Atkinson waits in a catcher's stance

Atkinson more than comfortable with catching

Canadian utility infielder has no issues with Blue Jays' recent desires to mold him into a catcher

Atkinson waits to bat
Atkinson stands just outside the cage as he awaits his turn to hit at batting practice (Jonathan Soveta/Toronto Observer)

DUNEDIN, Fla. — Justin Atkinson has learned to play nearly every position in the infield.

Now, the Blue Jays want to convert the Canadian into a catcher.

When he was told about the change ahead of the 2015 edition of spring training, Atkinson was sceptical at first but has since adjusted to his new role.

‘At first I thought they were just adding it to my utility,” said Atkinson. “I’ve asked them and I don’t think they’ve given me a definite answer if I’m going to be behind the plate 100-percent, but it seems to look that way and I’ve taken it upon myself to change and to adapt into that position.”

The 21 year old had the best year of his career in 2014 with the Blue Jays’ Class A affiliate, the Lansing Lugnuts. Over a total of 77 games, he had a batting average of .291 and 29 runs batted in, to go with an on-base percentage of .336.

He believes the switch is a result of Toronto trying to forge a smoother path to the majors for him.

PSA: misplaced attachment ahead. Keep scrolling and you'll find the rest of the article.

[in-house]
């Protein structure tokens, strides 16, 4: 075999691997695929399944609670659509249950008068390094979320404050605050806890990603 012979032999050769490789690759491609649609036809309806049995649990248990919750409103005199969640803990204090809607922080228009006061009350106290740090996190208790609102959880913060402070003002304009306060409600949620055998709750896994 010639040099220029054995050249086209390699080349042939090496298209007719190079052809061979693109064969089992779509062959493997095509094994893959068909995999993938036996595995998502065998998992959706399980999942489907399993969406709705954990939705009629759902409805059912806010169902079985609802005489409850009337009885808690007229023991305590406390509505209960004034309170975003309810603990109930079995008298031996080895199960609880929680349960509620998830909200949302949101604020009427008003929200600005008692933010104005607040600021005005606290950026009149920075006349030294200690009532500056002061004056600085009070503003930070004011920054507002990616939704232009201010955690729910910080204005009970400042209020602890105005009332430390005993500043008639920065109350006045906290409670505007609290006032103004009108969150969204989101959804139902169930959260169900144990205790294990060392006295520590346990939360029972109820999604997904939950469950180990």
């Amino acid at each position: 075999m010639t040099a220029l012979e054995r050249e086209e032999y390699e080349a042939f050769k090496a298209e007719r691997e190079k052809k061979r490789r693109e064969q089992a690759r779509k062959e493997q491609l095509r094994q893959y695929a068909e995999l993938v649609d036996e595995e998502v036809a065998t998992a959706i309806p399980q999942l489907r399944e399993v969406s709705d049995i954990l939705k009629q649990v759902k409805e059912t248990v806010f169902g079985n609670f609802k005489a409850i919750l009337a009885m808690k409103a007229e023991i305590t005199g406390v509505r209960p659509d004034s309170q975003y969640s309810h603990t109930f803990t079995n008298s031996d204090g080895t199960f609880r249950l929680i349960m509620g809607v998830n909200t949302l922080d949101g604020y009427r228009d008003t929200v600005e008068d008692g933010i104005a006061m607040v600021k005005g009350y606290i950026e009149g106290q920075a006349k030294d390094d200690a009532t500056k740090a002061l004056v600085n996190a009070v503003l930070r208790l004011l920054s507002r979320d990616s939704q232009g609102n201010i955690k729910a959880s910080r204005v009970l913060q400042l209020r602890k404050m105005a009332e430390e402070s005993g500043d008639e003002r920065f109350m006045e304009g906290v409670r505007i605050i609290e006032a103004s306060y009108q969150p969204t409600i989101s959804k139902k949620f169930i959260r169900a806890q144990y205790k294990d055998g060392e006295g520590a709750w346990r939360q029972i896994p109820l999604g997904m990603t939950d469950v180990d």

“I feel like they think with my high (batting) average and being a catcher that I could potentially rise up the ranks quicker than being a utility player,” said Atkinson after training Friday.

However, when drafted by the Blue Jays in 2011 in the 26th round, he worried for his future after being immediately shuffled between positions in his first year. It wasn’t until he talked to a former all-star that he understood why they kept moving him around.

“At the beginning when I was younger I came in as a short stop and they started moving me all over the place and I was just like ‘What’s going on? Do they not like me here?’” said the Surrey, B.C. native. “And then I sat down with (catching instructor) Sandy Alomar (Sr.) and he explained it to me: ‘They’re moving you because they like you. They’re making you play other positions because they want you in the lineup.’”

Atkinson grew up supporting the Toronto club and recalled his favourite Blue Jays moment from his childhood.

“I think I was 14 or 15, being able to go to the Rogers Centre and actually be on the same field as those guys,” said Atkinson. “I don’t think I ever met any of them at that time but being at that age, being in a major league stadium is pretty cool.”

Asked if he thought Canada had room for another Major League Baseball franchise, the prospect had no hesitation with his response.

“Yeah, Vancouver,” said Atkinson with a smile. “Vancouver needs to get a team.”

Follow Jonathan Soveta on Twitter — @EighteenYards